Since Edge came after the 488s, sometimes called 500s, were dropped, I can only assume you mean the 550 engine. It is well known and documented that those engines tend to have problems. You might get 500 or you might get 5000 or even double those miles before they poop, but often they do. It is not an engine that can be counted on like it predecessor fan cousins. It is not an engine that has arrived in its final form - except perhaps in the last couple of years. Time will tell.
There are so many variations of the engine over the years they have built it. One can see it two ways; either you can appreciate the fact that Polaris has continued to refine what is a fan with nice power (for a fan) to try to make it a worthy engine, or you can wonder (as I do) why they took what seemed like some good steps in creating an improved engine, and then let the market do the test running for them. Personally, I prefer not to be test running a machine when I am alone in some remote part of Alaska, far from the nearest traveled trail or settlement. I could resurrect an old Mercury, Chapparal, or Evinrude snowmobile if that was what I wanted to do.
I have a 550 Edge Super Sport myself. It has about 7000 miles on it and has only been rebuilt 3 times. When I go out today, it will probably be on my old 488 trail. 21 some thousand miles and the untouched cylinders and new rings (w/ 8000 miles on them) still give me 100 psi or better. At least if she lets go, she'll do it with credit to spare. Not surprisingly, Polaris does not acknowledge that engine for its reliability.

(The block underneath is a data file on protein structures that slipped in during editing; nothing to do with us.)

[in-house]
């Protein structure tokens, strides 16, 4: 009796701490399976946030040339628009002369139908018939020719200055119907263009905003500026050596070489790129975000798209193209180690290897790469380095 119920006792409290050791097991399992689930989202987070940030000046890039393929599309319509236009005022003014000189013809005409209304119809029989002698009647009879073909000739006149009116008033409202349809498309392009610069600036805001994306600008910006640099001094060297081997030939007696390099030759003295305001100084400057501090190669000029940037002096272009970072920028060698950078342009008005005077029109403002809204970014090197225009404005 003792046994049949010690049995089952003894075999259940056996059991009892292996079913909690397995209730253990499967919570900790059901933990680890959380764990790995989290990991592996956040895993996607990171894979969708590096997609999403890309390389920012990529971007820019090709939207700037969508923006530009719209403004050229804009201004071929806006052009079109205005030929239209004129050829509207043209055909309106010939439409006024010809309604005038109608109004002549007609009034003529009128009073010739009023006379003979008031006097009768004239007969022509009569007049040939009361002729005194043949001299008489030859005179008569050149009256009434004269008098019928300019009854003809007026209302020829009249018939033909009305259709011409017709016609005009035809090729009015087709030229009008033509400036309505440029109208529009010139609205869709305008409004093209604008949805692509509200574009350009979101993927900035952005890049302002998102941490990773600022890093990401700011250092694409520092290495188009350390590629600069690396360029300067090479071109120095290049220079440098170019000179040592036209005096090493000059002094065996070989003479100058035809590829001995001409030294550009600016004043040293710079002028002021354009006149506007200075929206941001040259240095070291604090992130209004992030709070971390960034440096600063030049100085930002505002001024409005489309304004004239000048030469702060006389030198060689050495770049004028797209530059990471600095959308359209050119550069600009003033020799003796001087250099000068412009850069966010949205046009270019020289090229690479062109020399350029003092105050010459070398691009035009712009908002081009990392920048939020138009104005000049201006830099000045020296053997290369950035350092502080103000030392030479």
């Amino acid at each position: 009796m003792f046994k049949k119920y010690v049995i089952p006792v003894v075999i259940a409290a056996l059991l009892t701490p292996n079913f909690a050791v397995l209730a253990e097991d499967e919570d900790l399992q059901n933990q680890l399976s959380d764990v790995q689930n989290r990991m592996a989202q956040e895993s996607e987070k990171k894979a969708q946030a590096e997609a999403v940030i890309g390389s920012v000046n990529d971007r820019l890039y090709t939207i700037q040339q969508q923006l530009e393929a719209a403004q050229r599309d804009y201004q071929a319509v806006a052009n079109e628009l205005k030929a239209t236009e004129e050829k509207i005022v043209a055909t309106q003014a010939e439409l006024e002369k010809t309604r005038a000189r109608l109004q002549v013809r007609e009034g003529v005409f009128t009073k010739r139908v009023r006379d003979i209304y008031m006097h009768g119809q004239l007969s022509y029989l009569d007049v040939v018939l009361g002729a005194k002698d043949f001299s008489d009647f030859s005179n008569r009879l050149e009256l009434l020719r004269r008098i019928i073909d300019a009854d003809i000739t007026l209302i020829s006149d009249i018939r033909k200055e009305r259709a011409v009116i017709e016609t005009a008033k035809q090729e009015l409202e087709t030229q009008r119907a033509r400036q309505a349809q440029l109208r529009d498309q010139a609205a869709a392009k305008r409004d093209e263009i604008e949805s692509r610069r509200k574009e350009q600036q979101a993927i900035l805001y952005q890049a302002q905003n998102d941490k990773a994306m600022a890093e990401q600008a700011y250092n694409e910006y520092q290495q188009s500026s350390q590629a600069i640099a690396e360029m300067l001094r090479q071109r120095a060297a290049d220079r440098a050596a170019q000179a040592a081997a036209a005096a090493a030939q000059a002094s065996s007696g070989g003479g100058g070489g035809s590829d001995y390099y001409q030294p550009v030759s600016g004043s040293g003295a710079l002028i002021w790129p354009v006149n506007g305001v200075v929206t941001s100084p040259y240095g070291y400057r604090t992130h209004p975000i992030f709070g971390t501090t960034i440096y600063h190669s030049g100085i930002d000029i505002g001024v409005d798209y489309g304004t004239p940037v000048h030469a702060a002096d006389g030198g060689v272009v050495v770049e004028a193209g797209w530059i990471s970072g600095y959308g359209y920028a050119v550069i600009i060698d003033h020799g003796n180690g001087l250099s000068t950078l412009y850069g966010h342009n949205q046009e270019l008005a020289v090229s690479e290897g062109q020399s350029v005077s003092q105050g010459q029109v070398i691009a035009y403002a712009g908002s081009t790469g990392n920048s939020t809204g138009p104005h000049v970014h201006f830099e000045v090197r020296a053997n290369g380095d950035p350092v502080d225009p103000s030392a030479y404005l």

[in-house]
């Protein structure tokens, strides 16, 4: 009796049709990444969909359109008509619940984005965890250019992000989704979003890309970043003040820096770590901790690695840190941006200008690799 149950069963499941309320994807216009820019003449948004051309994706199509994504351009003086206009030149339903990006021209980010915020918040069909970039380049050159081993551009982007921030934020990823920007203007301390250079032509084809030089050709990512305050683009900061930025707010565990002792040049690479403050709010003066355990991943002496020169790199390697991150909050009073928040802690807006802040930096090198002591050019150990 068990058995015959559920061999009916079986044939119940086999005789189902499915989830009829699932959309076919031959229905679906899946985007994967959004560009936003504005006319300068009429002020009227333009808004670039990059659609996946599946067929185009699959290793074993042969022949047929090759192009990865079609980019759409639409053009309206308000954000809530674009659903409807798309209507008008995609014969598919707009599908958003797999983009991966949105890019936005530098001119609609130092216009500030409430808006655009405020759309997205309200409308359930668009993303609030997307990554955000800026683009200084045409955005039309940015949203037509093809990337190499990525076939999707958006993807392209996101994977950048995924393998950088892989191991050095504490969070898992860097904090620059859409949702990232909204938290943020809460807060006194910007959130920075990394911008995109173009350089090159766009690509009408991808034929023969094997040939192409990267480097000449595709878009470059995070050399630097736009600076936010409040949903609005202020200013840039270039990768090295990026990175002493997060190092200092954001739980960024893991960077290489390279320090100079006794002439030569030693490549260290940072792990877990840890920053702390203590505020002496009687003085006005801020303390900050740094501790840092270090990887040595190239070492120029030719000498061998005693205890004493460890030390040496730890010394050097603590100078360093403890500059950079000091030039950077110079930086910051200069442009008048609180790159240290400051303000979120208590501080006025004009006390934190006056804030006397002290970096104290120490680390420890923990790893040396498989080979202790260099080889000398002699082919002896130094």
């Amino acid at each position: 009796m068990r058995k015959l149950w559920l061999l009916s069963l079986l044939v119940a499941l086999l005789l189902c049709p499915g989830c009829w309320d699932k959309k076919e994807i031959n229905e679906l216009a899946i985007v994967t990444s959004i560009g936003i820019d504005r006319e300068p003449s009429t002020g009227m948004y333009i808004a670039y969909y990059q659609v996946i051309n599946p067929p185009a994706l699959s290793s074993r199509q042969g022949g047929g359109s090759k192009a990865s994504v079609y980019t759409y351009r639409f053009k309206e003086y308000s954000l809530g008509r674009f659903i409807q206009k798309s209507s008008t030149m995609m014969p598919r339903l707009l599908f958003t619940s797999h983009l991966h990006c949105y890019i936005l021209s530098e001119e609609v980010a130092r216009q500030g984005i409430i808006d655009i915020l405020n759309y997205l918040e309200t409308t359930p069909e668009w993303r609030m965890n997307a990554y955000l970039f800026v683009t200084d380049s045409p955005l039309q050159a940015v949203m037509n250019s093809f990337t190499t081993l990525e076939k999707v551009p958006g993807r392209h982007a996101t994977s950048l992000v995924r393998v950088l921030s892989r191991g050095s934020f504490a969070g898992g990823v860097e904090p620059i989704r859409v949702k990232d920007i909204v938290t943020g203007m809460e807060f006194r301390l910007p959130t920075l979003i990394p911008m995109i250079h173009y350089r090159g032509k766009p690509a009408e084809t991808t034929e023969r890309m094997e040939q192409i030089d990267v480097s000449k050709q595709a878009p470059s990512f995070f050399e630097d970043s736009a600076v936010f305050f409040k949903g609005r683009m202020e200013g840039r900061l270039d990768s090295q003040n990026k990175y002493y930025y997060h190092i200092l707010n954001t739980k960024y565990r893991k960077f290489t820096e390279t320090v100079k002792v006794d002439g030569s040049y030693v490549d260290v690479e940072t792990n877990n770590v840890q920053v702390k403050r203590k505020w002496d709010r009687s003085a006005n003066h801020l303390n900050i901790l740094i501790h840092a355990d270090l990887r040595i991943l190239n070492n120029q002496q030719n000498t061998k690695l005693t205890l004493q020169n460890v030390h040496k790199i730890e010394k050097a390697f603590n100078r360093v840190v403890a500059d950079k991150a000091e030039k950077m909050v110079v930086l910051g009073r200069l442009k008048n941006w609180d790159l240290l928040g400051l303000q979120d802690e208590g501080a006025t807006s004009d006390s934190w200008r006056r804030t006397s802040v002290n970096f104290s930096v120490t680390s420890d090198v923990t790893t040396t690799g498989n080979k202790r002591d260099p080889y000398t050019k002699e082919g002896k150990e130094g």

I would add that, while the problem is obvious: the engines fail, the cause(s) is/are not so obvious. I think we would have seen them fixed almost right away if the cause had been easy to diagnose and correct. (That would be another good argument for doing the testing in-house; it's really hard to know exactly what happened when customers bring the product in after a failure.) And overheating itself is not often a cause, but rather, a sympton of another problem. I do think there is too much heat due to the size of the cylinders and not enough of a margin to safely get rid of that which is why the engines fail in some circumstances. I think that is why the last two years have the engine being built with the more efficiently cooling plated Nicasil cylinders instead of the long lasting, but less effective in cooling, iron sleeved cylinders. It's and undesirable, if neccessary, move, but it may work to solve the sometimes0heat problem.